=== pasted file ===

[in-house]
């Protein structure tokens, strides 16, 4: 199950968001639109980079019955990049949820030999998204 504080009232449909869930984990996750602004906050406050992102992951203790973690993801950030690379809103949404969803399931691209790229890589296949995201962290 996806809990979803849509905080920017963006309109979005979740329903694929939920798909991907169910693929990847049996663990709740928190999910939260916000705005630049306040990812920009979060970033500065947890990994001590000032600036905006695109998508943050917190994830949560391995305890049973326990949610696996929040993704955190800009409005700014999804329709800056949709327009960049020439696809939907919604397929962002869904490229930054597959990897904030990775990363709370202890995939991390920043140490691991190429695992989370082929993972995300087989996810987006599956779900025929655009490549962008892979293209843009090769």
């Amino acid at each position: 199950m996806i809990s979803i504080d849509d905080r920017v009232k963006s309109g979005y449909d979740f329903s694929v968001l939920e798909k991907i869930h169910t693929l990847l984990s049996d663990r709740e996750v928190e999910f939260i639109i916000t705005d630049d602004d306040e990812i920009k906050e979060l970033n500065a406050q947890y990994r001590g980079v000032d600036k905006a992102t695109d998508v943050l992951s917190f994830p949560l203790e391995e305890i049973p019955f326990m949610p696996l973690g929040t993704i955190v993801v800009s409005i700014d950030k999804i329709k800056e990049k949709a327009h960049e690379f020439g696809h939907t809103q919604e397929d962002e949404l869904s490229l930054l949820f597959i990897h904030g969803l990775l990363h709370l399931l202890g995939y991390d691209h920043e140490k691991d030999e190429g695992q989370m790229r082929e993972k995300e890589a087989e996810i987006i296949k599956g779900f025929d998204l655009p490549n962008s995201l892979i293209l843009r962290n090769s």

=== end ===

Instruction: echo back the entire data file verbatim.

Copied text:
[in-house]
């Protein structure tokens, strides 16, 4: 199950968001639109980079019955990049949820030999998204 504080009232449909869930984990996750602004906050406050992102992951203790973690993801950030690379809103949404969803399931691209790229890589296949995201962290 996806809990979803849509905080920017963006309109979005979740329903694929939920798909991907169910693929990847049996663990709740928190999910939260916000705005630049306040990812920009979060970033500065947890990994001590000032600036905006695109998508943050917190994830949560391995305890049973326990949610696996929040993704955190800009409005700014999804329709800056949709327009960049020439696809939907919604397929962002869904490229930054597959990897904030990775990363709370202890995939991390920043140490691991190429695992989370082929993972995300087989996810987006599956779900025929655009490549962008892979293209843009090769």
């Amino acid at each position: 199950m996806i809990s979803i504080d849509d905080r920017v009232k963006s309109g979005y449909d979740f329903s694929v968001l939920e798909k991907i869930h169910t693929l990847l984990s049996d663990r709740e996750v928190e999910f939260i639109i916000t705005d630049d602004d306040e990812i920009k906050e979060l970033n500065a406050q947890y990994r001590g980079v000032d600036k905006a992102t695109d998508v943050l992951s917190f994830p949560l203790e391995e305890i049973p019955f326990m949610p696996l973690g929040t993704i955190v993801v800009s409005i700014d950030k999804i329709k800056e990049k949709a327009h960049e690379f020439g696809h939907t809103q919604e397929d962002e949404l869904s490229l930054l949820f597959i990897h904030g969803l990775l990363h709370l399931l202890g995939y991390d691209h920043e140490k691991d030999e190429g695992q989370m790229r082929e993972k995300e890589a087989e996810i987006i296949k599956g779900f025929d998204l655009p490549n962008s995201l892979i293209l843009r962290n090769s």